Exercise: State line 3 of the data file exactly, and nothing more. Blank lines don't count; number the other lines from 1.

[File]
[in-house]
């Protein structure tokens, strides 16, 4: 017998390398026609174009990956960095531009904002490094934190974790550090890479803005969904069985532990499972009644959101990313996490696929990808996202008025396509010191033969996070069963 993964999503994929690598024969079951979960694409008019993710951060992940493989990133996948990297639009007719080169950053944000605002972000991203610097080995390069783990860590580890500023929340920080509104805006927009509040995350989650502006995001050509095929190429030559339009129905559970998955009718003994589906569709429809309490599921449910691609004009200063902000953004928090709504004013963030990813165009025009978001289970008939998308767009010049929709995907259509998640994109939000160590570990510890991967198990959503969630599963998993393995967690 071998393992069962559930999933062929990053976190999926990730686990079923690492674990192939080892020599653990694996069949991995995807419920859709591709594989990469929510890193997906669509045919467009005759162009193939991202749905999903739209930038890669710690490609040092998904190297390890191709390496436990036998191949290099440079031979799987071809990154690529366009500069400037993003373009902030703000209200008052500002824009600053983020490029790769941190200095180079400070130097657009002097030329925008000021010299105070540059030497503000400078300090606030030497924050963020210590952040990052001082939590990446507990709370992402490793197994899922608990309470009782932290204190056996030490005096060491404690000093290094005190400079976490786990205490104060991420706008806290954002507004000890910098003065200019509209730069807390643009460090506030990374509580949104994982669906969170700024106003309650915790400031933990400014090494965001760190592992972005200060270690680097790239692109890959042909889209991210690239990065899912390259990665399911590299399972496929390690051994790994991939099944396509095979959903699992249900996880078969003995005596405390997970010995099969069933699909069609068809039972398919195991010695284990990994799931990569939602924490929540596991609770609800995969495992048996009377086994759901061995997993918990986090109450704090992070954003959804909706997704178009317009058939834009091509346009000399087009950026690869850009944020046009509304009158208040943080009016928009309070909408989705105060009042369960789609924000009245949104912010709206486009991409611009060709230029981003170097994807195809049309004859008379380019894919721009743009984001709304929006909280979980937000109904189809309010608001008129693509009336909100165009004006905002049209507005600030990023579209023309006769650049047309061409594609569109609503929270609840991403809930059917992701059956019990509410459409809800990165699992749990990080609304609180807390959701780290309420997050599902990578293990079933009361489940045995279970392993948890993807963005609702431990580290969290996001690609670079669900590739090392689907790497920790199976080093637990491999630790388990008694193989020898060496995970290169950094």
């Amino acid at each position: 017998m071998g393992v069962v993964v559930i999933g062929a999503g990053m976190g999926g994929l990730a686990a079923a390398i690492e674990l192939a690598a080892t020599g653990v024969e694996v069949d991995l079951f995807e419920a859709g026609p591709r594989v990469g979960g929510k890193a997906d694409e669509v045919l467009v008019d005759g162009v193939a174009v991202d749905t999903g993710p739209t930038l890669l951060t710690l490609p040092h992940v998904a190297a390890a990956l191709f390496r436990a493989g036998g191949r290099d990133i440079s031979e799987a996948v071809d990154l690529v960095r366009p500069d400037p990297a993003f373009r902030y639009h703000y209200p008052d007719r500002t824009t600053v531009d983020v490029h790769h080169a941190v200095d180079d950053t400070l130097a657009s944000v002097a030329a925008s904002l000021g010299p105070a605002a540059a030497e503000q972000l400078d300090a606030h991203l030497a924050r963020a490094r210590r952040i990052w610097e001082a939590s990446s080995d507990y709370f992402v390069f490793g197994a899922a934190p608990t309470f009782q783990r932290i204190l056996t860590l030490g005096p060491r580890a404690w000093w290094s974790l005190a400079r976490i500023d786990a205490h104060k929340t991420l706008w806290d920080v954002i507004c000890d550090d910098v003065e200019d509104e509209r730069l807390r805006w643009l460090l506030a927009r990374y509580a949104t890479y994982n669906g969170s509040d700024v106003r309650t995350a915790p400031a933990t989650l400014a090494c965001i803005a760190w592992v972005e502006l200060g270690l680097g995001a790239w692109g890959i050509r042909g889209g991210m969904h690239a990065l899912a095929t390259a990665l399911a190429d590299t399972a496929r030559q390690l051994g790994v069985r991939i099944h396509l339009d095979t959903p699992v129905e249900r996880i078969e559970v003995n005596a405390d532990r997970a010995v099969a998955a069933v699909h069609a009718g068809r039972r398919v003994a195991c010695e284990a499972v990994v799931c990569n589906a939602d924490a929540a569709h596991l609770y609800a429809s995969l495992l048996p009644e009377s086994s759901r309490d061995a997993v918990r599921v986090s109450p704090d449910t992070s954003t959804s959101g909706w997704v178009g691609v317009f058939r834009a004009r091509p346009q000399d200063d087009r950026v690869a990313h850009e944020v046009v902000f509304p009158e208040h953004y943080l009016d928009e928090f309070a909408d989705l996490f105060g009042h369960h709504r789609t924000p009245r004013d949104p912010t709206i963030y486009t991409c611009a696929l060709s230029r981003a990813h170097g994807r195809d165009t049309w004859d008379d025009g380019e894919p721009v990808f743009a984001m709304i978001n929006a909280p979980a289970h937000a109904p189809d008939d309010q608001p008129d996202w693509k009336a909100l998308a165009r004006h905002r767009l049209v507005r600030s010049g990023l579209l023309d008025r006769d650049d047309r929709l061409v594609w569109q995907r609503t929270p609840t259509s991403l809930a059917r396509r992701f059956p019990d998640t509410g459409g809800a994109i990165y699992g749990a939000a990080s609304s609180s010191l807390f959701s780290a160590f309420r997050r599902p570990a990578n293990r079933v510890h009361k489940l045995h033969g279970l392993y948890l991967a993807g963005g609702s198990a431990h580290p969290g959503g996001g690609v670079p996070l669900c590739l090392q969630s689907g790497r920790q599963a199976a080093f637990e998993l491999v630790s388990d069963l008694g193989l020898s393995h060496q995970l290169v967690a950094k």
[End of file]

């Amino acid at each position: 017998m071998g393992v069962v993964v559930i999933g062929a999503g990053m976190g999926g994929l990730a686990a079923a390398i690492e674990l192939a690598a080892t020599g653990v024969e694996v069949d991995l079951f995807e419920a859709g026609p591709r594989v990469g979960g929510k890193a997906d694409e669509v045919l467009v008019d005759g162009v193939a174009v991202d749905t999903g993710p739209t930038l890669l951060t710690l490609p040092h992940v998904a190297a390890a990956l191709f390496r436990a493989g036998g191949r290099d990133i440079s031979e799987a996948v071809d990154l690529v960095r366009p500069d400037p990297a993003f373009r902030y639009h703000y209200p008052d007719r500002t824009t600053v531009d983020v490029h790769h080169a941190v200095d180079d950053t400070l130097a657009s944000v002097a030329a925008s904002l000021g010299p105070a605002a540059a030497e503000q972000l400078d300090a606030h991203l030497a924050r963020a490094r210590r952040i990052w610097e001082a939590s990446s080995d507990y709370f992402v390069f490793g197994a899922a934190p608990t309470f009782q783990r932290i204190l056996t860590l030490g005096p060491r580890a404690w000093w290094s974790l005190a400079r976490i500023d786990a205490h104060k929340t991420l706008w806290d920080v954002i507004c000890d550090d910098v003065e200019d509104e509209r730069l807390r805006w643009l460090l506030a927009r990374y509580a949104t890479y994982n669906g969170s509040d700024v106003r309650t995350a915790p400031a933990t989650l400014a090494c965001i803005a760190w592992v972005e502006l200060g270690l680097g995001a790239w692109g890959i050509r042909g889209g991210m969904h690239a990065l899912a095929t390259a990665l399911a190429d590299t399972a496929r030559q390690l051994g790994v069985r991939i099944h396509l339009d095979t959903p699992v129905e249900r996880i078969e559970v003995n005596a405390d532990r997970a010995v099969a998955a069933v699909h069609a009718g068809r039972r398919v003994a195991c010695e284990a499972v990994v799931c990569n589906a939602d924490a929540a569709h596991l609770y609800a429809s995969l495992l048996p009644e009377s086994s759901r309490d061995a997993v918990r599921v986090s109450p704090d449910t992070s954003t959804s959101g909706w997704v178009g691609v317009f058939r834009a004009r091509p346009q000399d200063d087009r950026v690869a990313h850009e944020v046009v902000f509304p009158e208040h953004y943080l009016d928009e928090f309070a909408d989705l996490f105060g009042h369960h709504r789609t924000p009245r004013d949104p912010t709206i963030y486009t991409c611009a696929l060709s230029r981003a990813h170097g994807r195809d165009t049309w004859d008379d025009g380019e894919p721009v990808f743009a984001m709304i978001n929006a909280p979980a289970h937000a109904p189809d008939d309010q608001p008129d996202w693509k009336a909100l998308a165009r004006h905002r767009l049209v507005r600030s010049g990023l579209l023309d008025r006769d650049d047309r929709l061409v594609w569109q995907r609503t929270p609840t259509s991403l809930a059917r396509r992701f059956p019990d998640t509410g459409g809800a994109i990165y699992g749990a939000a990080s609304s609180s010191l807390f959701s780290a160590f309420r997050r599902p570990a990578n293990r079933v510890h009361k489940l045995h033969g279970l392993y948890l991967a993807g963005g609702s198990a431990h580290p969290g959503g996001g690609v670079p996070l669900c590739l090392q969630s689907g790497r920790q599963a199976a080093f637990e998993l491999v630790s388990d069963l008694g193989l020898s393995h060496q995970l290169v967690a950094k």